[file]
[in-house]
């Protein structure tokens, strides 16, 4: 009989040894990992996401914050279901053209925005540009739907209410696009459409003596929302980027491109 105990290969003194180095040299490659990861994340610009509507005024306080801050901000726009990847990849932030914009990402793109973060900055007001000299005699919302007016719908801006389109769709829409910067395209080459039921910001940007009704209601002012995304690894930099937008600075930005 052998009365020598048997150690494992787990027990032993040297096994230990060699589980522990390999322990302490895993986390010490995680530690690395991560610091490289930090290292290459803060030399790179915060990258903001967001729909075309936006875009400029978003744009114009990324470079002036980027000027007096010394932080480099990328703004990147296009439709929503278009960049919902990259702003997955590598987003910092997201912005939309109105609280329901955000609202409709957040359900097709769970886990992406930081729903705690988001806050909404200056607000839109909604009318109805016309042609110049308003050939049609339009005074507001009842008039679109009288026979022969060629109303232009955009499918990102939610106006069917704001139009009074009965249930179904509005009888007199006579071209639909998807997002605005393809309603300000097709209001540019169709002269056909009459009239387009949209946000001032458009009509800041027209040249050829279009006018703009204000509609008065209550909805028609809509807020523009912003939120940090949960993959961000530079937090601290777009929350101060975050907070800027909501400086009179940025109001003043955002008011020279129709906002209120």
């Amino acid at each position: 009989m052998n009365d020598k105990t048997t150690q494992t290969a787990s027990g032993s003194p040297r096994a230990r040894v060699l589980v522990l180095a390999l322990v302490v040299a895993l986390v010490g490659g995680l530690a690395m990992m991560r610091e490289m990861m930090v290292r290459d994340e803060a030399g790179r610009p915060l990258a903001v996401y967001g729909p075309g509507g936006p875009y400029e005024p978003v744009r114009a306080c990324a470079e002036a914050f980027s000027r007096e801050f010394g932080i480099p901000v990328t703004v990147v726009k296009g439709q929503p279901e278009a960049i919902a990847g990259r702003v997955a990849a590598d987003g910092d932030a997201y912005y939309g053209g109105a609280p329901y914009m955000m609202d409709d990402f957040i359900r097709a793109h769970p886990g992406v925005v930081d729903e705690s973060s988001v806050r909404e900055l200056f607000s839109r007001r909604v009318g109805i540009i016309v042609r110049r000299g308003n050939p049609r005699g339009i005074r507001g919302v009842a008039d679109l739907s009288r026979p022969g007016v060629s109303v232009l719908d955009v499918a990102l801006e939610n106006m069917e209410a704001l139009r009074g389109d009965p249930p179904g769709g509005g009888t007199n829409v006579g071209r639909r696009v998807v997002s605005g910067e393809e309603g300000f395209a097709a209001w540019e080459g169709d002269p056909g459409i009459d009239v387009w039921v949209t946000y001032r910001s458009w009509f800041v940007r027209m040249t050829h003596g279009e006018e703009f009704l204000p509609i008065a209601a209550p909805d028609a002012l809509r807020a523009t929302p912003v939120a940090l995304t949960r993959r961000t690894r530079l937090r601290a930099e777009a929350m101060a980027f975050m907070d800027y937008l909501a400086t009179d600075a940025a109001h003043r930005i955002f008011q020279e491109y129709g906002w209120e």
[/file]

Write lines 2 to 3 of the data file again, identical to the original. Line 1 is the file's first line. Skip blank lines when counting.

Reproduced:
């Protein structure tokens, strides 16, 4: 009989040894990992996401914050279901053209925005540009739907209410696009459409003596929302980027491109 105990290969003194180095040299490659990861994340610009509507005024306080801050901000726009990847990849932030914009990402793109973060900055007001000299005699919302007016719908801006389109769709829409910067395209080459039921910001940007009704209601002012995304690894930099937008600075930005 052998009365020598048997150690494992787990027990032993040297096994230990060699589980522990390999322990302490895993986390010490995680530690690395991560610091490289930090290292290459803060030399790179915060990258903001967001729909075309936006875009400029978003744009114009990324470079002036980027000027007096010394932080480099990328703004990147296009439709929503278009960049919902990259702003997955590598987003910092997201912005939309109105609280329901955000609202409709957040359900097709769970886990992406930081729903705690988001806050909404200056607000839109909604009318109805016309042609110049308003050939049609339009005074507001009842008039679109009288026979022969060629109303232009955009499918990102939610106006069917704001139009009074009965249930179904509005009888007199006579071209639909998807997002605005393809309603300000097709209001540019169709002269056909009459009239387009949209946000001032458009009509800041027209040249050829279009006018703009204000509609008065209550909805028609809509807020523009912003939120940090949960993959961000530079937090601290777009929350101060975050907070800027909501400086009179940025109001003043955002008011020279129709906002209120």
């Amino acid at each position: 009989m052998n009365d020598k105990t048997t150690q494992t290969a787990s027990g032993s003194p040297r096994a230990r040894v060699l589980v522990l180095a390999l322990v302490v040299a895993l986390v010490g490659g995680l530690a690395m990992m991560r610091e490289m990861m930090v290292r290459d994340e803060a030399g790179r610009p915060l990258a903001v996401y967001g729909p075309g509507g936006p875009y400029e005024p978003v744009r114009a306080c990324a470079e002036a914050f980027s000027r007096e801050f010394g932080i480099p901000v990328t703004v990147v726009k296009g439709q929503p279901e278009a960049i919902a990847g990259r702003v997955a990849a590598d987003g910092d932030a997201y912005y939309g053209g109105a609280p329901y914009m955000m609202d409709d990402f957040i359900r097709a793109h769970p886990g992406v925005v930081d729903e705690s973060s988001v806050r909404e900055l200056f607000s839109r007001r909604v009318g109805i540009i016309v042609r110049r000299g308003n050939p049609r005699g339009i005074r507001g919302v009842a008039d679109l739907s009288r026979p022969g007016v060629s109303v232009l719908d955009v499918a990102l801006e939610n106006m069917e209410a704001l139009r009074g389109d009965p249930p179904g769709g509005g009888t007199n829409v006579g071209r639909r696009v998807v997002s605005g910067e393809e309603g300000f395209a097709a209001w540019e080459g169709d002269p056909g459409i009459d009239v387009w039921v949209t946000y001032r910001s458009w009509f800041v940007r027209m040249t050829h003596g279009e006018e703009f009704l204000p509609i008065a209601a209550p909805d028609a002012l809509r807020a523009t929302p912003v939120a940090l995304t949960r993959r961000t690894r530079l937090r601290a930099e777009a929350m101060a980027f975050m907070d800027y937008l909501a400086t009179d600075a940025a109001h003043r930005i955002f008011q020279e491109y129709g906002w209120e």